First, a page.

Landing page design: What should mine include?
Although there are different types of landing pages, a good landing page usually has several features that make it convert well. Let’s look at the landing page for our marketing automation webinar so you can see how these parts come together.
- Headline: The headline is typically your offer’s main benefit used to attract the visitors’ attention.
- Subheading: The subheading contains more information about your offer.
- Written copy: The text details why the user should take up your offer.
- Lead capture form: In this case, the landing page aims to capture user contact details using form fields, such as their name, email address, and phone number. As such, it needs a lead capture form, so users can provide this information.
- Call-to-action: The CTA button links to the next stage of your marketing process and drives action by inviting users to click.
- Permission checkbox: You may need permission to contact users if they live in some areas, notably the EU. Use a checkbox to receive this permission.
- Visual media: Images, videos, or charts make your page look professional. You can also use pictures to invoke emotions or show off product features.
- Bullet point lists: Lists help make the benefits of your offer clear.
Other features you can use on your landing page include:
- Tables: Tables are another way you can convey and compare important information.
- Testimonials: Testimonials from current customers provide social proof that your product works. This can boost your conversion rate.
- Videos: Videos are an excellent way to explain your offer and demonstrate your product. Ideally, a sales page should contain at least one video.
Using videos on landing pages can improve your conversion rate by 86%1.
Landing page best practices: Create a landing page that converts
Now that you know the features of a landing page, you need to learn how to put them together in a way that converts. Here are some things to consider.
Know your offer
Before creating your landing page, know your offer and its benefits. For example, if your landing page pitches a free ebook, show visitors how downloading it can solve their problems.
Know where the landing page fits in your strategy
You should also have a clear idea about which stage of the marketing funnel the landing page is for. If it’s designed for the awareness stage, you can talk about how your ebook will teach the prospect something useful about their problem. If it’s made for the consideration stage, show how the offer will help them make a purchasing decision.
Match your messaging
Ensure that your landing page messaging matches the messaging of the content that sent the user to the page. Here are two examples of this in practice:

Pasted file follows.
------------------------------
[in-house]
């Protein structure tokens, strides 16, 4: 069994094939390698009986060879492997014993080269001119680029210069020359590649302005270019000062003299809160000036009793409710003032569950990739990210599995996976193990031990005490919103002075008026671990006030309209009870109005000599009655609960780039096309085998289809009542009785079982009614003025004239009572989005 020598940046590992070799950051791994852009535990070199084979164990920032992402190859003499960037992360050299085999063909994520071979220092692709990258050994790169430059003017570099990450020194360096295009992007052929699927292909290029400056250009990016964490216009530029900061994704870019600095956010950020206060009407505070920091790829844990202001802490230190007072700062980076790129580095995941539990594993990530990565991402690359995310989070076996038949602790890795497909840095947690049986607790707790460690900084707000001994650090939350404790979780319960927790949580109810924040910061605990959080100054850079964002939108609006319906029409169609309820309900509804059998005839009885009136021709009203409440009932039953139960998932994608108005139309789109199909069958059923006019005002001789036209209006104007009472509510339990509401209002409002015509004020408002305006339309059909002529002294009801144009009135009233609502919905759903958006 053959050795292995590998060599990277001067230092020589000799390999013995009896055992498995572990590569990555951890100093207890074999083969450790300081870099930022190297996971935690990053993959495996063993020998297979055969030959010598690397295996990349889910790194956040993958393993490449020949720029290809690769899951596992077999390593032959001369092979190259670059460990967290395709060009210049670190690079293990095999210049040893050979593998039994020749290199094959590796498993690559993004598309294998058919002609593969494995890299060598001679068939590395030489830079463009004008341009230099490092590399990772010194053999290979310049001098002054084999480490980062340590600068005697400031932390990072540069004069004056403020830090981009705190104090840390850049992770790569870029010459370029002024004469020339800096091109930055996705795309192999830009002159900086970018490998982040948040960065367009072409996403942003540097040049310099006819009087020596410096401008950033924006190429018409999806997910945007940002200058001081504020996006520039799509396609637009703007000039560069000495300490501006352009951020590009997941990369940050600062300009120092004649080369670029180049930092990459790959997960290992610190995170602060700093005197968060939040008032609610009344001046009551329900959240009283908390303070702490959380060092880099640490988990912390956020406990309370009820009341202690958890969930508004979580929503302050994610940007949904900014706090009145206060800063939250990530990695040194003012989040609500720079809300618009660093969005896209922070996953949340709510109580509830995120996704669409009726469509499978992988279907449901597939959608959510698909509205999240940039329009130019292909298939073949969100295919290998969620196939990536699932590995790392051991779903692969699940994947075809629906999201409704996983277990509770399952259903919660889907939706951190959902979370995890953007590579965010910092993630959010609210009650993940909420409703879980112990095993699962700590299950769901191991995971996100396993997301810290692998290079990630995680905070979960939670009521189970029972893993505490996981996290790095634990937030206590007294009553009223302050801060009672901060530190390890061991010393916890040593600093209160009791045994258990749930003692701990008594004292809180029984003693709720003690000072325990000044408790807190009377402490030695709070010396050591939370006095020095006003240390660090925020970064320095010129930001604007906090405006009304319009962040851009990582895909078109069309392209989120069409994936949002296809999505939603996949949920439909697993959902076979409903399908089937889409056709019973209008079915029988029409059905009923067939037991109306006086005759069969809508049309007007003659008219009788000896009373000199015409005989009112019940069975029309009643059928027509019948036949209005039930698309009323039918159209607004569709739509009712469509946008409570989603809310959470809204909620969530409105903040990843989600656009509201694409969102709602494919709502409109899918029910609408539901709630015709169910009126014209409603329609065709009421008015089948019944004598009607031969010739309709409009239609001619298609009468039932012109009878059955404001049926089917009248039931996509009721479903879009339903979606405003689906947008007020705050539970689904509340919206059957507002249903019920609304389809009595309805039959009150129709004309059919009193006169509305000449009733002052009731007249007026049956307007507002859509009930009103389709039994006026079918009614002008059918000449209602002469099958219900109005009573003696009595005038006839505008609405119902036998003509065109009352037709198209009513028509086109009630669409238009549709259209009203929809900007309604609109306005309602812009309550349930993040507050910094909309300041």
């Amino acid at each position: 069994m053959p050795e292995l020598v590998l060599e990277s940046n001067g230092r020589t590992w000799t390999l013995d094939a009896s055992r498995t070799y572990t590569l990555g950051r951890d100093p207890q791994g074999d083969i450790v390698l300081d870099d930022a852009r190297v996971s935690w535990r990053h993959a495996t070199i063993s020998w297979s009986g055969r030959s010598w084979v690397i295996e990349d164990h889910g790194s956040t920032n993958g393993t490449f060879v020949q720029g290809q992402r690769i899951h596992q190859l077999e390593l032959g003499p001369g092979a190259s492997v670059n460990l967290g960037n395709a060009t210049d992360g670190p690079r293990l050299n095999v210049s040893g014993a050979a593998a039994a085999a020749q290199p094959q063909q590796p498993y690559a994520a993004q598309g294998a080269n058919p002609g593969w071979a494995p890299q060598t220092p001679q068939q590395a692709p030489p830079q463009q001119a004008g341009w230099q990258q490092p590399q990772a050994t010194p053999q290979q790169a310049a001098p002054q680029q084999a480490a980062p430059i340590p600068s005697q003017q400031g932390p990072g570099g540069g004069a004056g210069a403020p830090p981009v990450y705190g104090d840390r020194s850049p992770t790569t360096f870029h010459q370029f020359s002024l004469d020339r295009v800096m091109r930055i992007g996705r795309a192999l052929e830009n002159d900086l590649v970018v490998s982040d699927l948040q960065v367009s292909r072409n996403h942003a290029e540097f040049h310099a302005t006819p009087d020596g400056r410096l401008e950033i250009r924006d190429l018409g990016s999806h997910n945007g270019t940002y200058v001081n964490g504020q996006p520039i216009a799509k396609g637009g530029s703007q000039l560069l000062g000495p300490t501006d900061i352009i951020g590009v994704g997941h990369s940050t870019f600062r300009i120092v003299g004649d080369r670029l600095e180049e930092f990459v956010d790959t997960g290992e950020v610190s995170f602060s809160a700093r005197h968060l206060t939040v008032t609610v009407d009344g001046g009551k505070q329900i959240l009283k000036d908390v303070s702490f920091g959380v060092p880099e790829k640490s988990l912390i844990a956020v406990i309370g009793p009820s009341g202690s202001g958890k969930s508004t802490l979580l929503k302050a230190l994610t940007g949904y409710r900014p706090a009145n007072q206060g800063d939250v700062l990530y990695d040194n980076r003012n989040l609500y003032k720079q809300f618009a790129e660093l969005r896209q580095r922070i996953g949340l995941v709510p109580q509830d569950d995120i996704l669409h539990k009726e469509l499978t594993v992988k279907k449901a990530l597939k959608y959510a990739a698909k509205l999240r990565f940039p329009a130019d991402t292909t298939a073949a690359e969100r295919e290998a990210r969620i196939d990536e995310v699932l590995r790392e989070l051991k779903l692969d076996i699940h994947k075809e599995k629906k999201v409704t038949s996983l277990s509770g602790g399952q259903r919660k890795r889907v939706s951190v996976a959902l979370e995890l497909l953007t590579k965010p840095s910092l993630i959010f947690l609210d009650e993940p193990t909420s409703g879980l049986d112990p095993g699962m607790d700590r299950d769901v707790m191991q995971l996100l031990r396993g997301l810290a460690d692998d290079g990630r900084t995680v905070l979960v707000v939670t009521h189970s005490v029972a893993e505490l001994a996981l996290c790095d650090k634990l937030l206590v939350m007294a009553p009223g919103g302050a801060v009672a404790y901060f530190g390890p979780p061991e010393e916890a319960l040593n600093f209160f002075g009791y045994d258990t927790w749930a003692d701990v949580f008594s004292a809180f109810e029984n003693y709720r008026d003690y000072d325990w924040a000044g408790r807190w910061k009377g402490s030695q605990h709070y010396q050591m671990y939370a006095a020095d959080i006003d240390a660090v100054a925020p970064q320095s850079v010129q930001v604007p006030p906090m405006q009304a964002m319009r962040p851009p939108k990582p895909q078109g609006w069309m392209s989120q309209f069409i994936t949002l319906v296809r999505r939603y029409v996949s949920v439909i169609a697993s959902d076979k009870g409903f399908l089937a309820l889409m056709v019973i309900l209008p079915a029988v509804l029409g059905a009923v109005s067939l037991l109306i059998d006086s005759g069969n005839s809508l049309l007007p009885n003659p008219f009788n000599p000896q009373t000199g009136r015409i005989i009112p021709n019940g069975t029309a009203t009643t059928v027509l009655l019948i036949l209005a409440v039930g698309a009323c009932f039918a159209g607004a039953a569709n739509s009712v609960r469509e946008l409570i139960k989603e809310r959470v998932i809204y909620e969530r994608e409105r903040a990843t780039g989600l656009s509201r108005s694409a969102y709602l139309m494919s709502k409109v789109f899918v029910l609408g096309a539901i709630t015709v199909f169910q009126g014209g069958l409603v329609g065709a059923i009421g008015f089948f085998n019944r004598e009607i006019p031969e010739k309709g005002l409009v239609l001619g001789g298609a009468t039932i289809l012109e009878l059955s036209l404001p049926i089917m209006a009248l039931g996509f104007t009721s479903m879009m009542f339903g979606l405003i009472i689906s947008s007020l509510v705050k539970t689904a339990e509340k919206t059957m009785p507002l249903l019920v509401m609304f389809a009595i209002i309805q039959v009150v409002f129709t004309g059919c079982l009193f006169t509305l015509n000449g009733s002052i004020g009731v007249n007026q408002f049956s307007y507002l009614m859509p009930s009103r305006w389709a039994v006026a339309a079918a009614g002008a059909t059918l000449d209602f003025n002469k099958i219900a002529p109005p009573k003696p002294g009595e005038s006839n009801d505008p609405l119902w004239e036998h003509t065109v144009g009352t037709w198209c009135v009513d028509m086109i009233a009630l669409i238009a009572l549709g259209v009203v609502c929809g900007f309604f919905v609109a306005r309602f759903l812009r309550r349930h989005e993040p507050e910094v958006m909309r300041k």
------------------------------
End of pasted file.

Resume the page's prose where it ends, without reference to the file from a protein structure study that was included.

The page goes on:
- Search engine ad: Get 60% off website hosting. Landing page: Affordable web hosting. Get 60% off your first plan.
- Blog post popup: Want to build an app for your business? Landing page: Our solution helps you build a mobile app in minutes. Sign up now.
Know your customer
You need to have a clear idea about who your customers are so you can tailor landing page content to fit them. For example, a local cleaning service that offers separate home and office cleaning services should use a different landing page for each type of customer. As potential customers will typically only visit your landing page after taking a particular action, it’s easy to make accurate assumptions.
Ask for minimal information
Lead-form abandonment occurs when a prospect stops signing up for your offer before they finish. This usually happens because the process is complicated or you asked for more information than they are willing to provide. To reduce the chances of prospects abandoning, consider asking for the minimum amount of information possible. You can always find out more by requesting it later or using an external source of data to fill in the gaps.
Put important information above the fold
The fold refers to the part of the screen that is visible when you first land on a page. You should optimize your landing page so everything a customer needs to make a decision is visible on this part of the screen.
Optimize for mobile
A significant amount of web traffic comes via mobile, so you must ensure that your landing page is optimized for both desktop and smartphone browsers. This will improve user experience and give you the best chance of converting, no matter how the user accesses your site.
Try Act! free for 14 days and see how Act! Marketing Automation helps you create great landing pages that increase conversions.
- What is a landing page on a website? A landing page is a standalone page on your website designed to get potential customers to take a specific action.
- Landing page vs. homepage: While a landing page has a specific function, a homepage allows users to achieve multiple goals.
- Landing page uses: You can use landing pages to convince prospects to act at every stage of the marketing funnel.
- Landing page features: An effective landing page may include a headline, subheading, written copy, forms, CTA, permission checkbox, visual media, lists, tables, testimonials, and videos.
- Landing page best practices: Know how your offer fits into your overall strategy, ask for minimal information, match your messaging, put important information above the fold, know your customer, optimize for mobile, and perform A/B testing regularly.